‘The Cartoon History of Sex Robots’ Is Funny—and Surprisingly Accurate
Watch this animated YouTube video for a great guide to sexbots.
Not often, but every now and again you come across something truly delightful while cruising YouTube.
A perfect example is an animated short called The Cartoon History of Sex Robots.
Oh, sure, the animation is quite nice. The jokes will make you giggle—well, they made me laugh, at least.
But most interesting of all is that the creator obviously put some serious thought not only into being funny but also in offering a remarkably comprehensive and well-researched presentation on the subject.
Sex doll beginnings
The man behind The Cartoon History of Sex Robots is Noah Sterling, who has created equally informative and humorous shorts such as The Secret History of Wonder Woman, The Cartoon History of Sexy [and Evil] Redheads, and even The Cartoon History of Tentacle Porn.
All of these videos are part of his Sexy Nerd Stuff series that, as he puts it in the intros, is all about exploring the “sexy side of science, history, pop-culture, and everything weird.”
Here, Sterling’s narration and animation are backed up by the illustrations of Jon Herzog and extra writing help from Max Dweck and Grace Keller Scotch.
Putting aside his initial judgement that sex robots are weird—though to be fair the history of them can seem a tad unusual at times—his short video begins with a disclaimer that, as his audience is primarily heterosexual, he will be focusing on that aspect of sex robot history—with a plug for getting more women into STEM research.
Right after that, Sterling starts by diving into mythology, both ancient and modern, before delving into what a lot of sex tech experts typically don’t think about covering when they are talking about the origins of sex robots.
Dutch Wives, he correctly explains were dolls created by sailors in the 1700s. The term, he then says, and verified by a bit of Googling on my part, is even in use to this day to refer to sex dolls and bots. Hum, you learn something new every day.
Sterling then reveals the, and yes we will use the term here, weird history of Barbie—being, as it was, inspired by a provocative sexy figure. By the way, he gets bonus points in the next section by bringing up the Nazi sex doll story as nothing but an urban myth.
The dolls arrive
Things began to take off when, as Sterling explains, sex toys began available to purchase by mail in the late 1960s. These so-called dolls, however, were basically just inflatables in a roughly human shape, but with suitable “openings,” of course.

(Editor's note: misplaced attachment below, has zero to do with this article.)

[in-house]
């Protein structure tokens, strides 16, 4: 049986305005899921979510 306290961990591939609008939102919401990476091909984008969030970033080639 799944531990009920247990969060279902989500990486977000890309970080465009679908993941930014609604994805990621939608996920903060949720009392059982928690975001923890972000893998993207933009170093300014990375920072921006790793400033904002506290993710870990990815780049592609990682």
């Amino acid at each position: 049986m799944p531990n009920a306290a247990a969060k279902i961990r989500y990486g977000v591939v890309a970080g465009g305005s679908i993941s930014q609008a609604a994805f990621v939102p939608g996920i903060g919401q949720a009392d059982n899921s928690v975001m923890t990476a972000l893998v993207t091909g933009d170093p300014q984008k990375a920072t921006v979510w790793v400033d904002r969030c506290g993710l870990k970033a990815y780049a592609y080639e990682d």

More kudos go to Sterling for introducing artist Matt McMullan as one of the pioneers of sex dolls and guiding light for what would eventually become RealDoll as one of the leading innovators in their creation and design.
The Japanese interpretation of sex doll tech comes next for Sterling. That’s when some developers aimed to make dolls that didn’t just look human but could also act very much like them. Along the way, Sterling introduces viewers to the term “gynoid” and how it became common among doll owners.
Without a doubt, as he explains, the early model of doll, the Eve R-1 back in 2003, was a tad disappointing for those looking for that lifelike behavior as well as appearance.
As a subsequent robot, named Aiko by its creator Le Trung in 2006, was much closer to achieving those gynoid dreams, fitted as it was all kinds of sensors including, as Sterling, puts it, in “her breast and crotch areas.”
Not to be outdone, American’s stepped up their game with Roxxxy built by True Companion, based in New Jersey, with a more sophisticated artificial intelligence system. (Editor’s note: However, the authenticity of Roxxxy’s capabilities have been debated.)
Right to the present
And now The Cartoon History of Sex Robots gets up to the here and now with Sterling’s bringing up an old favorite of ours here at Future of Sex, RealDoll’s Harmony, which we have covered quite a lot over the years of its development.
As any video breakdown of the twists and turns of sexbot design and creation wouldn’t be complete without her, Sterling also brings up the “seduce to proceed” Samantha robot.
Or “The Dark Souls of sex robots,” as Sterling puts it, geeking out with a reference to the notoriously difficult video game.
Naturally, no contemporary discussion about sexbots skips Kathleen Richardson’s Campaign Against Sex Robots.
Now I’ve been pretty forthright in my opinion that Richardson’s attitude toward bots and their owners is misguided, at best. So it was with no small amount of relief that her campaign wasn’t presented as a solution to sexbots, just one side of the argument.
A round of applause
Stumbling across The Cartoon History of Sex Robots was a true delight. The jokes brought me big smiles, certainly. But more than that, it’s exciting to see how the short video wasn’t just another dashed-off, and ultimately disposable and forgettable, YouTube shor.t. Rather, it was something Sterling took a lot of time to research.
With there being much disinformation flying around about sexbots and their owners, it was extra nice to find a short film I would personally refer to someone interested in learning how sex robots came to be and where the industry is right now.
Sure, Sterling’s snark did come off as far from tolerant here and there, but by and large, The Cartoon History of Sex Robots is a recommended watch.
Image sources: Noah Sterling